Supporting Your Employees

Coaching, Teams, Onboarding


It can be a challenge to come up with the right words at the right time to demonstrate that you support team members and meet them where they are.

Leaders mean well when they try to be positive. But they often simply don’t have the vocabulary
to say the right thing at the right time, and resort to feel good aphorisms that prevent them from
truly comforting those who need it. Whitney Goodman, a licensed therapist and author of Toxic
Positivity, offers some suggestions to help understand the difference between toxic positivity and
offering validation and support.

Toxic Positivity Validation and Support
“You’ll get over it!” “This is hard. We’ll get through it
“Just be positive!” “Do you want to talk about it?”
“Good vibes only!” “It’s pretty normal to have some negative
thoughts in this situation.”
“Stop being so negative!” “It’s probably hard to be positive right
“Think happy thoughts!” “Do you want to talk about your
“Never give up!” “It sucks to feel like this. Do you want to
do something together today?”
“Just be happy!” “It’s probably really hard to see any good
in this situation.”
“It could be worse!” “I know this doesn’t make a lot of sense
right now.”
“Everything happens for a reason!” “I’m here for you.”
“Be grateful it isn’t worse!” “I’m not going anywhere.”
“This isn’t easy, and you don’t have to
pretend like it is.”

If you’re serious about retaining the people on your team (as you should be), consider conducting
“stay” interviews. These are discussions where you ask loyal employees key questions to
understand how engaged they are. The information you gather can help you tackle common
retention issues. Here are four questions to try:

What is your frame of mind today?

No matter what the response is — positive or negative — don’t negate their
experience or move too quickly to solving a problem. Just listen, thank them for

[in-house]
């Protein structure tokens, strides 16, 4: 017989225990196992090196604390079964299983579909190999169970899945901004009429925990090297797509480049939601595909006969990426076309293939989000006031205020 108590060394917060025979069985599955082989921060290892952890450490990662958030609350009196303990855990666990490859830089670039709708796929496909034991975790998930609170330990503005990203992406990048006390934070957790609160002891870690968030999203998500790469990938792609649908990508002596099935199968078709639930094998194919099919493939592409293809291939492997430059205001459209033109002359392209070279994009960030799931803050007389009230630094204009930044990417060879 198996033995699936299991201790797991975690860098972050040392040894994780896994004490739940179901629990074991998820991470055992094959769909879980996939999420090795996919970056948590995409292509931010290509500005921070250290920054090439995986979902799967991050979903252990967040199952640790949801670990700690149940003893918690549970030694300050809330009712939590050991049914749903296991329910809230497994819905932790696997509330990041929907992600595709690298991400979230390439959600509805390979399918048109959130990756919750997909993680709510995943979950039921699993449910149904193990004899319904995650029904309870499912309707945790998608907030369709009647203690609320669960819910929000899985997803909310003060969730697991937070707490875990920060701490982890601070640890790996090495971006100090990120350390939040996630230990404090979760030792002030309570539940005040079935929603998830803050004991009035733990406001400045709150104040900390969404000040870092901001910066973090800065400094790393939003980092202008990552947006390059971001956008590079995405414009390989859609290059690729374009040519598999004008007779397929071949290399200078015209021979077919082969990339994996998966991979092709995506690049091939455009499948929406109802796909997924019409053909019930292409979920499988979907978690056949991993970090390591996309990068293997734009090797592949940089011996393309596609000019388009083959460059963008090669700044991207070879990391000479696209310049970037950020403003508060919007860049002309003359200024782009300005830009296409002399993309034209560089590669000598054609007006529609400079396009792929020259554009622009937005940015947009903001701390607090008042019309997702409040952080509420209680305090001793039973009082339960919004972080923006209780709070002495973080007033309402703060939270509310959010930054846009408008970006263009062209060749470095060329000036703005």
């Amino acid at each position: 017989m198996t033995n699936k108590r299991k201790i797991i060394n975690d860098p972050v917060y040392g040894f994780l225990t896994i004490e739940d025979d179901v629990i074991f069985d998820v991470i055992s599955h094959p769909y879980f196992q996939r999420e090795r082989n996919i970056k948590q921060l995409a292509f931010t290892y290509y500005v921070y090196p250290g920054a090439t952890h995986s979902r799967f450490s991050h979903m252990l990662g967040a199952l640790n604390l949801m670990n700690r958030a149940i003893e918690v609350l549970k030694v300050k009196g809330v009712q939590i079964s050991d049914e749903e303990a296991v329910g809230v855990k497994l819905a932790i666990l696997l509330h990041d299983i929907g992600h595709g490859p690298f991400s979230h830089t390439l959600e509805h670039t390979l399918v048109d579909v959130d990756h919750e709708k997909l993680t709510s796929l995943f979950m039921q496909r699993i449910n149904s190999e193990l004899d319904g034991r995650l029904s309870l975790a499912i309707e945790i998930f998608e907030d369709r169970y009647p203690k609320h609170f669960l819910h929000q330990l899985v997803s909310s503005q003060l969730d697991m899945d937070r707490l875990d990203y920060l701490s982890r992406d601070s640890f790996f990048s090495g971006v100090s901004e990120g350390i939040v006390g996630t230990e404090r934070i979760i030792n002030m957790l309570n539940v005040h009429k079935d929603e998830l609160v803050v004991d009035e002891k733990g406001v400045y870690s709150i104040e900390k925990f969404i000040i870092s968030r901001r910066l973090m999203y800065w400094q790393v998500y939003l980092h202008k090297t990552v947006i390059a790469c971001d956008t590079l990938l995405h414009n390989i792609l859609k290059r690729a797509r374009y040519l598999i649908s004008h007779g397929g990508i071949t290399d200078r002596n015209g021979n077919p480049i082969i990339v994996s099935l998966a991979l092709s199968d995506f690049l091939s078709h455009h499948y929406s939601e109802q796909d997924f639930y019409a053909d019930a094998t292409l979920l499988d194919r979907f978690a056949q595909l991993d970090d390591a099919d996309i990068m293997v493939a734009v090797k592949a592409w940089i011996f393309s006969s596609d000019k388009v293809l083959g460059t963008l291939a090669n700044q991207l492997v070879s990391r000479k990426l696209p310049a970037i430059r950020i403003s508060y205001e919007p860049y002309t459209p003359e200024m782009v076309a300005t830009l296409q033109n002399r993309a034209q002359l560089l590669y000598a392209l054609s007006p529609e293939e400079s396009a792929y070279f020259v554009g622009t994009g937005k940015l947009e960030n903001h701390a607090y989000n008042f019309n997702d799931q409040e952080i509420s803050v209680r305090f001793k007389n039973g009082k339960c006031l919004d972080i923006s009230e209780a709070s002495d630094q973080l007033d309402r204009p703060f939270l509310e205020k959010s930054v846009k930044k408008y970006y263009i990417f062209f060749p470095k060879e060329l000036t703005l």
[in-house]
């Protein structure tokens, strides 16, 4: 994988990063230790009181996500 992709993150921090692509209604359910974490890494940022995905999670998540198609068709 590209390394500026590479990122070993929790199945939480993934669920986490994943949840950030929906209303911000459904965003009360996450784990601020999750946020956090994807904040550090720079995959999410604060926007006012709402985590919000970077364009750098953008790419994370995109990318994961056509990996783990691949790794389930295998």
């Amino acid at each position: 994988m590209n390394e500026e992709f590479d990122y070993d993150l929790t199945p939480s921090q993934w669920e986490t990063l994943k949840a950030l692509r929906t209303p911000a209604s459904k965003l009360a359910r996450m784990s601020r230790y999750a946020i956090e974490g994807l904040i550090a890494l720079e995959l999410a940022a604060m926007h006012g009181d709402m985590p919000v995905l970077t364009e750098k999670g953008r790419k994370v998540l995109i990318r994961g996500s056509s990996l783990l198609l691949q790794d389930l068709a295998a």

being honest, and ask for more information before moving toward a solution.


Who do you feel connected to at work?

Based on their response, explore what you can do to help them deepen those
connections. Perhaps people from different departments can work on a
company-wide event, a cross-division initiative, or take part in virtual discussion


What do you want to learn that will excite you and help you grow?

This question signals that you care about their development and want to help
them achieve their aspirations.


What barriers can I remove for you to help you do a better job?

Then brainstorm with your colleague how you can be most helpful. Ensuring
people can do their jobs well is just as important as praise and rewards.


This resource is adapted from “What Stops People on Your Team from Leaving?,” by Sabina Nawaz

Our team-connect Survey Process


We start with thoughtfully diagnosing the team’s current culture by using available data, assessments and interviews.

This provides the team leader with a clear view of what is getting in the way of the team’s success.

We design a series of structured team sessions that:

  • Share the team culture analysis
  • Give team members the opportunity to talk through both processes and behaviors that need to be addressed
  • Productively provide feedback to one another
  • Develop both team and individual commitments that will lead to the team’s desired state


Measure progress by leveraging CTD’s team-connect Survey to:

  • Drive accountability and measure progress by collecting team feedback specific to one another’s engagement and behavioral change
  • Provide the team’s leader with a clear understanding of what he/she and the team need from each other to enable and support the team’s success
  • Share team and individual survey result reports